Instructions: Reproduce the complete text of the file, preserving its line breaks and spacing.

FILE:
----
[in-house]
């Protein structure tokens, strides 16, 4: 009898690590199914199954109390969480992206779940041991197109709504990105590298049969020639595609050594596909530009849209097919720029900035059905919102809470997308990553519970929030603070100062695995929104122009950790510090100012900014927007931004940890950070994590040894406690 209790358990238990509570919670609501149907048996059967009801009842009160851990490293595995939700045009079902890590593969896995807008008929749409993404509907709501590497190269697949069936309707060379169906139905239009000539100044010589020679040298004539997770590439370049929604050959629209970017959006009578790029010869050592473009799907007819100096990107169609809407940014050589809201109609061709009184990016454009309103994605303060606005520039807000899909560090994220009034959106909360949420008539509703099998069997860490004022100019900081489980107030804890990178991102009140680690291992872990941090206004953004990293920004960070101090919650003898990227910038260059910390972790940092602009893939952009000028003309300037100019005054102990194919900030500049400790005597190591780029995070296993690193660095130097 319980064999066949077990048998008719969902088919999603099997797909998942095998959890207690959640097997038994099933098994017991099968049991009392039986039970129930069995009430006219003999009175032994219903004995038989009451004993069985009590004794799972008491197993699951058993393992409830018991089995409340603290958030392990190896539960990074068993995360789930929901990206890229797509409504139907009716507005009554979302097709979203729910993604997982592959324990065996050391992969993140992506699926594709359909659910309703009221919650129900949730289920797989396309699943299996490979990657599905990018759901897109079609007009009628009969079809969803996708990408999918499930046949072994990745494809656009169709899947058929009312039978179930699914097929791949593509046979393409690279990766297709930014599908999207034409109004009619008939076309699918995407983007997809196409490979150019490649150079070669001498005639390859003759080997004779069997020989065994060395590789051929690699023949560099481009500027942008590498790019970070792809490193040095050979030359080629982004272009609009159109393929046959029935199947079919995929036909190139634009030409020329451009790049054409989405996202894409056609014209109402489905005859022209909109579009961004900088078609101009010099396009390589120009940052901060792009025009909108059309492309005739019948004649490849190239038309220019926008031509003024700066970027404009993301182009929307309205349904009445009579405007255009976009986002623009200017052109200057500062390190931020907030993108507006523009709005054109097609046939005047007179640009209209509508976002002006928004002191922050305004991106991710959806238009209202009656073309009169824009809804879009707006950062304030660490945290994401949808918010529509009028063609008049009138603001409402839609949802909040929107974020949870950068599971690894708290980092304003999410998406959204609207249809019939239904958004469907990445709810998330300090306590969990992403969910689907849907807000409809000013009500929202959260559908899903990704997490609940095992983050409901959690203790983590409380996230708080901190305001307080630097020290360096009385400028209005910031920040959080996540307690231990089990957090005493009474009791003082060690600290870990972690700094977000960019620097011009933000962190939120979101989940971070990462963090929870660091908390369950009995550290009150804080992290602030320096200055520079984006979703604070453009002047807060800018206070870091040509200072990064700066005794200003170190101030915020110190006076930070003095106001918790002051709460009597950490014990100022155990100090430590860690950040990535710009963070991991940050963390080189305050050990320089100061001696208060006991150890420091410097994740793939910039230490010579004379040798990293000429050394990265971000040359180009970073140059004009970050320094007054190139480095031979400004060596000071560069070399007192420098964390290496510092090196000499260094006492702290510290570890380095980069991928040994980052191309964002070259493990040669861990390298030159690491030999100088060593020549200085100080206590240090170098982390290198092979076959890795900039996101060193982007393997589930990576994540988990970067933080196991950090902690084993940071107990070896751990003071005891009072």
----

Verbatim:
[in-house]
């Protein structure tokens, strides 16, 4: 009898690590199914199954109390969480992206779940041991197109709504990105590298049969020639595609050594596909530009849209097919720029900035059905919102809470997308990553519970929030603070100062695995929104122009950790510090100012900014927007931004940890950070994590040894406690 209790358990238990509570919670609501149907048996059967009801009842009160851990490293595995939700045009079902890590593969896995807008008929749409993404509907709501590497190269697949069936309707060379169906139905239009000539100044010589020679040298004539997770590439370049929604050959629209970017959006009578790029010869050592473009799907007819100096990107169609809407940014050589809201109609061709009184990016454009309103994605303060606005520039807000899909560090994220009034959106909360949420008539509703099998069997860490004022100019900081489980107030804890990178991102009140680690291992872990941090206004953004990293920004960070101090919650003898990227910038260059910390972790940092602009893939952009000028003309300037100019005054102990194919900030500049400790005597190591780029995070296993690193660095130097 319980064999066949077990048998008719969902088919999603099997797909998942095998959890207690959640097997038994099933098994017991099968049991009392039986039970129930069995009430006219003999009175032994219903004995038989009451004993069985009590004794799972008491197993699951058993393992409830018991089995409340603290958030392990190896539960990074068993995360789930929901990206890229797509409504139907009716507005009554979302097709979203729910993604997982592959324990065996050391992969993140992506699926594709359909659910309703009221919650129900949730289920797989396309699943299996490979990657599905990018759901897109079609007009009628009969079809969803996708990408999918499930046949072994990745494809656009169709899947058929009312039978179930699914097929791949593509046979393409690279990766297709930014599908999207034409109004009619008939076309699918995407983007997809196409490979150019490649150079070669001498005639390859003759080997004779069997020989065994060395590789051929690699023949560099481009500027942008590498790019970070792809490193040095050979030359080629982004272009609009159109393929046959029935199947079919995929036909190139634009030409020329451009790049054409989405996202894409056609014209109402489905005859022209909109579009961004900088078609101009010099396009390589120009940052901060792009025009909108059309492309005739019948004649490849190239038309220019926008031509003024700066970027404009993301182009929307309205349904009445009579405007255009976009986002623009200017052109200057500062390190931020907030993108507006523009709005054109097609046939005047007179640009209209509508976002002006928004002191922050305004991106991710959806238009209202009656073309009169824009809804879009707006950062304030660490945290994401949808918010529509009028063609008049009138603001409402839609949802909040929107974020949870950068599971690894708290980092304003999410998406959204609207249809019939239904958004469907990445709810998330300090306590969990992403969910689907849907807000409809000013009500929202959260559908899903990704997490609940095992983050409901959690203790983590409380996230708080901190305001307080630097020290360096009385400028209005910031920040959080996540307690231990089990957090005493009474009791003082060690600290870990972690700094977000960019620097011009933000962190939120979101989940971070990462963090929870660091908390369950009995550290009150804080992290602030320096200055520079984006979703604070453009002047807060800018206070870091040509200072990064700066005794200003170190101030915020110190006076930070003095106001918790002051709460009597950490014990100022155990100090430590860690950040990535710009963070991991940050963390080189305050050990320089100061001696208060006991150890420091410097994740793939910039230490010579004379040798990293000429050394990265971000040359180009970073140059004009970050320094007054190139480095031979400004060596000071560069070399007192420098964390290496510092090196000499260094006492702290510290570890380095980069991928040994980052191309964002070259493990040669861990390298030159690491030999100088060593020549200085100080206590240090170098982390290198092979076959890795900039996101060193982007393997589930990576994540988990970067933080196991950090902690084993940071107990070896751990003071005891009072």